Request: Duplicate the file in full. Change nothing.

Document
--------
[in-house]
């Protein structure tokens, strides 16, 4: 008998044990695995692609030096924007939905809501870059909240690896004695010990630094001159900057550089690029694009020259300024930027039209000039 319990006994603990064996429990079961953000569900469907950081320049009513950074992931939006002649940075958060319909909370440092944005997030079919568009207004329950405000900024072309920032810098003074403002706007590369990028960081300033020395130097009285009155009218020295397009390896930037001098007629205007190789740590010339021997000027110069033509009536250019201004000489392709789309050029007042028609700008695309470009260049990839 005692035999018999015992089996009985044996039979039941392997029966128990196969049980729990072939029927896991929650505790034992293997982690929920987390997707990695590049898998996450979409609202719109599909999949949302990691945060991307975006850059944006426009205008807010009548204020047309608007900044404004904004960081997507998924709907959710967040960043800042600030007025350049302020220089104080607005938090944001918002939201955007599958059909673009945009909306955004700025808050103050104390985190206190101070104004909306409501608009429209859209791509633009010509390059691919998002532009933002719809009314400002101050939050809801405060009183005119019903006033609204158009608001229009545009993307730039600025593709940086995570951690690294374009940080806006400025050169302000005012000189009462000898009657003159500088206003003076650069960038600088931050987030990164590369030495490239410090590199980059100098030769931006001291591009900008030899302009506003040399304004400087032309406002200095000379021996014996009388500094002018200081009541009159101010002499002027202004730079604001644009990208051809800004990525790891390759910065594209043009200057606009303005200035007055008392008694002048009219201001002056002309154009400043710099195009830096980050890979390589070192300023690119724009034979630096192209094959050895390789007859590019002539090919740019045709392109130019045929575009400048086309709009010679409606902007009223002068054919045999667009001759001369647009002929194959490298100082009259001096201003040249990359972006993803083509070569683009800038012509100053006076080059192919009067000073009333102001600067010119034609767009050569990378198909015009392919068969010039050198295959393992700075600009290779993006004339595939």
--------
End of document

[in-house]
């Protein structure tokens, strides 16, 4: 008998044990695995692609030096924007939905809501870059909240690896004695010990630094001159900057550089690029694009020259300024930027039209000039 319990006994603990064996429990079961953000569900469907950081320049009513950074992931939006002649940075958060319909909370440092944005997030079919568009207004329950405000900024072309920032810098003074403002706007590369990028960081300033020395130097009285009155009218020295397009390896930037001098007629205007190789740590010339021997000027110069033509009536250019201004000489392709789309050029007042028609700008695309470009260049990839 005692035999018999015992089996009985044996039979039941392997029966128990196969049980729990072939029927896991929650505790034992293997982690929920987390997707990695590049898998996450979409609202719109599909999949949302990691945060991307975006850059944006426009205008807010009548204020047309608007900044404004904004960081997507998924709907959710967040960043800042600030007025350049302020220089104080607005938090944001918002939201955007599958059909673009945009909306955004700025808050103050104390985190206190101070104004909306409501608009429209859209791509633009010509390059691919998002532009933002719809009314400002101050939050809801405060009183005119019903006033609204158009608001229009545009993307730039600025593709940086995570951690690294374009940080806006400025050169302000005012000189009462000898009657003159500088206003003076650069960038600088931050987030990164590369030495490239410090590199980059100098030769931006001291591009900008030899302009506003040399304004400087032309406002200095000379021996014996009388500094002018200081009541009159101010002499002027202004730079604001644009990208051809800004990525790891390759910065594209043009200057606009303005200035007055008392008694002048009219201001002056002309154009400043710099195009830096980050890979390589070192300023690119724009034979630096192209094959050895390789007859590019002539090919740019045709392109130019045929575009400048086309709009010679409606902007009223002068054919045999667009001759001369647009002929194959490298100082009259001096201003040249990359972006993803083509070569683009800038012509100053006076080059192919009067000073009333102001600067010119034609767009050569990378198909015009392919068969010039050198295959393992700075600009290779993006004339595939």